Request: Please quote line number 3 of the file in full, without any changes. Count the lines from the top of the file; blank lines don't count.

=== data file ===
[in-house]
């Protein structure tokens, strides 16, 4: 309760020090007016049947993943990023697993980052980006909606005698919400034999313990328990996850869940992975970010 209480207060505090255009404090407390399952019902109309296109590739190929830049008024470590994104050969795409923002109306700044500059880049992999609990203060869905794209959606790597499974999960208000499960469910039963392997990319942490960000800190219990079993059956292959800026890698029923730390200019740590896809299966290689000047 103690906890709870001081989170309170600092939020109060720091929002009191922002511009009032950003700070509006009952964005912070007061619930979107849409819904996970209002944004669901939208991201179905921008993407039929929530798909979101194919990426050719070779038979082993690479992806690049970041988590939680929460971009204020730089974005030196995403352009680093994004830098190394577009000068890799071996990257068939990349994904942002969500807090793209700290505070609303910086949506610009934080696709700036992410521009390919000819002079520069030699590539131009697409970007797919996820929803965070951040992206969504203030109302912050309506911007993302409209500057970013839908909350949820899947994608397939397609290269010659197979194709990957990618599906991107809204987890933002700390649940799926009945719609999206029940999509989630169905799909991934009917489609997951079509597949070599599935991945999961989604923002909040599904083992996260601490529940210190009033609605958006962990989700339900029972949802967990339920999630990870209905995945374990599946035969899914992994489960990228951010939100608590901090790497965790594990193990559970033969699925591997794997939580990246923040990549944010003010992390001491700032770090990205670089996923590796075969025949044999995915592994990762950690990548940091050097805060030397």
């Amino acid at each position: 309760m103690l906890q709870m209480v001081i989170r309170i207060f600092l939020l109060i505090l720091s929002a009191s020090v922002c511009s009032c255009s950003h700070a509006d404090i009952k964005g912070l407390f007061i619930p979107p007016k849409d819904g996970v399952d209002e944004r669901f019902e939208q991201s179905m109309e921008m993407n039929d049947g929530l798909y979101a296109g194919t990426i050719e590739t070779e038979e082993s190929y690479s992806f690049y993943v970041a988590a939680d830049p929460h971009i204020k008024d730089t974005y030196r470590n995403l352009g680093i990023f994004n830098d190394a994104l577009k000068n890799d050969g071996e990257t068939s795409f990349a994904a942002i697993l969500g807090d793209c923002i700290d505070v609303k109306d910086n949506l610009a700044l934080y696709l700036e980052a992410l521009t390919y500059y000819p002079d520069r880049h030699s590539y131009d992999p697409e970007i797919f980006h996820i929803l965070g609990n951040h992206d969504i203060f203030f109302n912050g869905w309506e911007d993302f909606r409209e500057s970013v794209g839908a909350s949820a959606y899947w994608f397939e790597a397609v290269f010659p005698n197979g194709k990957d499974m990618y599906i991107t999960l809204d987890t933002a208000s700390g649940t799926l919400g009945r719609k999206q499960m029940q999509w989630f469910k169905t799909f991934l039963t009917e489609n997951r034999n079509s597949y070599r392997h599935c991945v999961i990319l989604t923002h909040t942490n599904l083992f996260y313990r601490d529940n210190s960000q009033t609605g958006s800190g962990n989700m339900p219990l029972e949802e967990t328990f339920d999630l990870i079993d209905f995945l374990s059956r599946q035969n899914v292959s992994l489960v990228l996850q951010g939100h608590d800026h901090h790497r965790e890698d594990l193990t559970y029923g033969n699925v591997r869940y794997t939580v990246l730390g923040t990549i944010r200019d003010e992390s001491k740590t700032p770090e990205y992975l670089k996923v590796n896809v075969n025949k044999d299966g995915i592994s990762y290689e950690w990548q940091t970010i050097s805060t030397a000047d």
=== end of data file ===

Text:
């Amino acid at each position: 309760m103690l906890q709870m209480v001081i989170r309170i207060f600092l939020l109060i505090l720091s929002a009191s020090v922002c511009s009032c255009s950003h700070a509006d404090i009952k964005g912070l407390f007061i619930p979107p007016k849409d819904g996970v399952d209002e944004r669901f019902e939208q991201s179905m109309e921008m993407n039929d049947g929530l798909y979101a296109g194919t990426i050719e590739t070779e038979e082993s190929y690479s992806f690049y993943v970041a988590a939680d830049p929460h971009i204020k008024d730089t974005y030196r470590n995403l352009g680093i990023f994004n830098d190394a994104l577009k000068n890799d050969g071996e990257t068939s795409f990349a994904a942002i697993l969500g807090d793209c923002i700290d505070v609303k109306d910086n949506l610009a700044l934080y696709l700036e980052a992410l521009t390919y500059y000819p002079d520069r880049h030699s590539y131009d992999p697409e970007i797919f980006h996820i929803l965070g609990n951040h992206d969504i203060f203030f109302n912050g869905w309506e911007d993302f909606r409209e500057s970013v794209g839908a909350s949820a959606y899947w994608f397939e790597a397609v290269f010659p005698n197979g194709k990957d499974m990618y599906i991107t999960l809204d987890t933002a208000s700390g649940t799926l919400g009945r719609k999206q499960m029940q999509w989630f469910k169905t799909f991934l039963t009917e489609n997951r034999n079509s597949y070599r392997h599935c991945v999961i990319l989604t923002h909040t942490n599904l083992f996260y313990r601490d529940n210190s960000q009033t609605g958006s800190g962990n989700m339900p219990l029972e949802e967990t328990f339920d999630l990870i079993d209905f995945l374990s059956r599946q035969n899914v292959s992994l489960v990228l996850q951010g939100h608590d800026h901090h790497r965790e890698d594990l193990t559970y029923g033969n699925v591997r869940y794997t939580v990246l730390g923040t990549i944010r200019d003010e992390s001491k740590t700032p770090e990205y992975l670089k996923v590796n896809v075969n025949k044999d299966g995915i592994s990762y290689e950690w990548q940091t970010i050097s805060t030397a000047d």